(WOWK) — Snow came and went Sunday night and Monday morning, leaving southern and eastern parts of West Virginia with as much as 6 inches of snow in some areas.

Snowfall estimates from Sunday night/Monday morning snow system

The weather looks quiet until Thursday when a new storm system moves in. Temperatures will jump until Thursday then will fall sharply.

The main forecast question is whether or not we will see accumulating snow and how much.

The models all tend to project an upper level trough of low pressure coming through the region.

Model projection of low pressure trough Thursday night

The trough is an are of low pressure above us that creates lift. It’s also a bubble of colder air that presses south. Lift with cold air and moisture helps create snow. Most of the models show this trough with slight position differences. The problem for forecasters is where the models place the snow. Some models have very heavy amounts of snow by Friday morning and others have nearly no snow at all. We give you two “middle-of-the-road” examples below but even these have vast differences in placement and amounts:

GFS Predictor model output for snow by Friday morning – focused on the high elevations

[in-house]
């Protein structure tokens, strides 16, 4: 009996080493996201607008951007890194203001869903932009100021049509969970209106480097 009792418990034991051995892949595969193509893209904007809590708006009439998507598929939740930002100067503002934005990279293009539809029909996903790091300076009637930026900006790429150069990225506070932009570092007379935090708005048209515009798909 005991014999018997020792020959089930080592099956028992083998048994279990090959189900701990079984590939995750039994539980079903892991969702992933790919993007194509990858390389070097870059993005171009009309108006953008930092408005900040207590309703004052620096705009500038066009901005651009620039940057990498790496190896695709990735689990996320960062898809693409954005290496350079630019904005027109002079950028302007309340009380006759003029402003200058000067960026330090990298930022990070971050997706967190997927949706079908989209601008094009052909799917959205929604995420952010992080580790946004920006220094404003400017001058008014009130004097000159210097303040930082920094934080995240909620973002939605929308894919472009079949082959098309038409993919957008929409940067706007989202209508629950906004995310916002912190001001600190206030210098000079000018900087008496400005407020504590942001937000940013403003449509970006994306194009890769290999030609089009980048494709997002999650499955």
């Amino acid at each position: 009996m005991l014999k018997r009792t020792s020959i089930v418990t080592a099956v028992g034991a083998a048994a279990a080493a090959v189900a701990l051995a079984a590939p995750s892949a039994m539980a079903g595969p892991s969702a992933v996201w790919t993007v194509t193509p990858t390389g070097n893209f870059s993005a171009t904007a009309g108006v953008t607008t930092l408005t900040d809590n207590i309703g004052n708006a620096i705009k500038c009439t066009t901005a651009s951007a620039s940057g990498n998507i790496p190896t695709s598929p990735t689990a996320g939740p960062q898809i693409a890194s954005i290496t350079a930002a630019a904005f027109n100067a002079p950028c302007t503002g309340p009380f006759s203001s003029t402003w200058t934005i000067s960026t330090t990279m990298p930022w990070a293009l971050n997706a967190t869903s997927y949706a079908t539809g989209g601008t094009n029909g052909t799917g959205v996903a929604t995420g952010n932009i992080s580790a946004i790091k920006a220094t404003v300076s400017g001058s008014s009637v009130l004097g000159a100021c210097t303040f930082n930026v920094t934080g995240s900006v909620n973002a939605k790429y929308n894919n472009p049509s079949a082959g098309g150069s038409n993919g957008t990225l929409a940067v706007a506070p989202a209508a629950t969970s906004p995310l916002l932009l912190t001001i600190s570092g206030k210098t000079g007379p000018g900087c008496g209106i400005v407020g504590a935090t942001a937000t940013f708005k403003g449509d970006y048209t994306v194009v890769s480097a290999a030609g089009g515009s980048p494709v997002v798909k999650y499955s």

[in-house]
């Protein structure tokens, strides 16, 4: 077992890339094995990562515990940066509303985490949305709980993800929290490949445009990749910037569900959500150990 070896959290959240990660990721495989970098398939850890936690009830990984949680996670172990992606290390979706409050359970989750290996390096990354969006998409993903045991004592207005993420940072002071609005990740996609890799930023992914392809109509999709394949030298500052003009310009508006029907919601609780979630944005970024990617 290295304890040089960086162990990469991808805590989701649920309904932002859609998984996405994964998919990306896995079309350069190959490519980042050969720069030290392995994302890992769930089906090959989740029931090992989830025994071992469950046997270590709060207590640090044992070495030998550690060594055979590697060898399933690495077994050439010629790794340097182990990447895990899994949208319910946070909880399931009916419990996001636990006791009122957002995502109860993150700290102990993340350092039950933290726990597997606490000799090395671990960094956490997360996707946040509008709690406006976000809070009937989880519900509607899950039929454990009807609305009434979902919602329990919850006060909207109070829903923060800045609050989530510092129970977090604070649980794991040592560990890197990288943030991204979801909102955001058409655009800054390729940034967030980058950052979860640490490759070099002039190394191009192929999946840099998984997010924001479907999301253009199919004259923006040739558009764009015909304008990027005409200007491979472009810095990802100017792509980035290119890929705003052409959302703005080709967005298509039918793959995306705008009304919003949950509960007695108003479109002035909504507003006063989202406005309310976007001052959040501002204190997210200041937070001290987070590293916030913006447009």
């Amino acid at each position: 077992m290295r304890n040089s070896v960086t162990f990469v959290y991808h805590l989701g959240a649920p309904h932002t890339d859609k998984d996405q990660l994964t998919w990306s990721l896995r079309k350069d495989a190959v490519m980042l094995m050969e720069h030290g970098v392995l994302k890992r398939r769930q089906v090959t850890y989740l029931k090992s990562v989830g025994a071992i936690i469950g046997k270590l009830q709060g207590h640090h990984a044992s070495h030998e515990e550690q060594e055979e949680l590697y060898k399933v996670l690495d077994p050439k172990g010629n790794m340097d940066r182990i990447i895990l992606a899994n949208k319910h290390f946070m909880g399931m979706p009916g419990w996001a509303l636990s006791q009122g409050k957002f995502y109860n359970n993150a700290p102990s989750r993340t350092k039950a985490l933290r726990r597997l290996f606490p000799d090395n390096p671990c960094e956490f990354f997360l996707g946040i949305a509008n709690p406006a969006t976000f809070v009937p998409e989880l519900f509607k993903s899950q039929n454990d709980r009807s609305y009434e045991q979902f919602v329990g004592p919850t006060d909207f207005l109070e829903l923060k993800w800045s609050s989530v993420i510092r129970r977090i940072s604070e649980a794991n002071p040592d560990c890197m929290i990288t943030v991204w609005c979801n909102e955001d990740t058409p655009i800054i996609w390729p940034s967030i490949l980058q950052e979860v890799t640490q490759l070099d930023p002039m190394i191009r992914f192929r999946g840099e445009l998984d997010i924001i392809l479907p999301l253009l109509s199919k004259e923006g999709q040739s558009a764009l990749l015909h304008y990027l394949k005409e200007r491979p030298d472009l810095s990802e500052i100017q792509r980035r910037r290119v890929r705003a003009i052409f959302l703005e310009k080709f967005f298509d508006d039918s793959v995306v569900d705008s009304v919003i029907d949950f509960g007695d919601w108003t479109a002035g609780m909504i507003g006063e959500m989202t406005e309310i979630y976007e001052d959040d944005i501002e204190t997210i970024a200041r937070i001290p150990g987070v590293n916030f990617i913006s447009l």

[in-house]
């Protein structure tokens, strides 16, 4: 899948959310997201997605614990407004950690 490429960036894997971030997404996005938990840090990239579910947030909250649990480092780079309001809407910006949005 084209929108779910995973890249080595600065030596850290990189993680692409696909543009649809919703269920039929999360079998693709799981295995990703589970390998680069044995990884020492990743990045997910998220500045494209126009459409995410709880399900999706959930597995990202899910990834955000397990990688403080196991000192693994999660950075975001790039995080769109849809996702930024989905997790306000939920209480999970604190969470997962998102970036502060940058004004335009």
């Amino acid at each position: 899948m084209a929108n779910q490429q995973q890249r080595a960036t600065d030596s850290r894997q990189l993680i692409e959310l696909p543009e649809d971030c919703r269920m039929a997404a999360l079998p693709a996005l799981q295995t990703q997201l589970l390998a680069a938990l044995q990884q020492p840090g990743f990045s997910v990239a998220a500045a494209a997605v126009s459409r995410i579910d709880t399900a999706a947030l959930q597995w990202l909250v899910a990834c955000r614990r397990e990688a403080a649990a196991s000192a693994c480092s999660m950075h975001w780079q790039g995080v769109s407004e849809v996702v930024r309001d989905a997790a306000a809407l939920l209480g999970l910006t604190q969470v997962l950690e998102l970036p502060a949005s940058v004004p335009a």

BAMS 15 KM Predictor model output from 7 a.m. for snow by Friday morning – focused on western Ohio

Another problem is lack of consistency. The model above was generated from data coming in at 7 a.m. The very same model has a 5 inch increase in snow for areas such as Huntington in the next run of data at 1 p.m.

BAMS 15 KM Predictor model output from 1 p.m. for snow by Friday morning – focused on the Ohio River Valley

Why are the models so different at this point? Because the area of low pressure that is likely the key player is sitting in the Pacific Ocean where weather balloons and more surface readings are not readily available. Once this energy crosses over the U.S. Mainland, more readings will help improve weather model agreement, consistency and hopefully accuracy.

Monday night placement of low that could create snow here on Thursday

Another big issue will be the exact track of the surface low pressure responsible for this projected snow once it does reach this general area.

BAMS 15 KM Predictor model output showing the surface features and the low pressure over Huntington late Thursday

The StormTracker 13 Predictor model shows the surface low right over the Ohio River Thursday. If that happens we will see rain change to snow and lighter amounts. If the low is farther south we likely see more snow for more of us. If the low is farther north we likely see less snow because more hours will be spent on the warm side of the front.

So stay tuned because we know this is going to be some kind of weather maker that could slow us all down but the details clearly need to be worked out over the next few days. Download and use the StormTracker 13 weather app. It’s free and you can download it right here: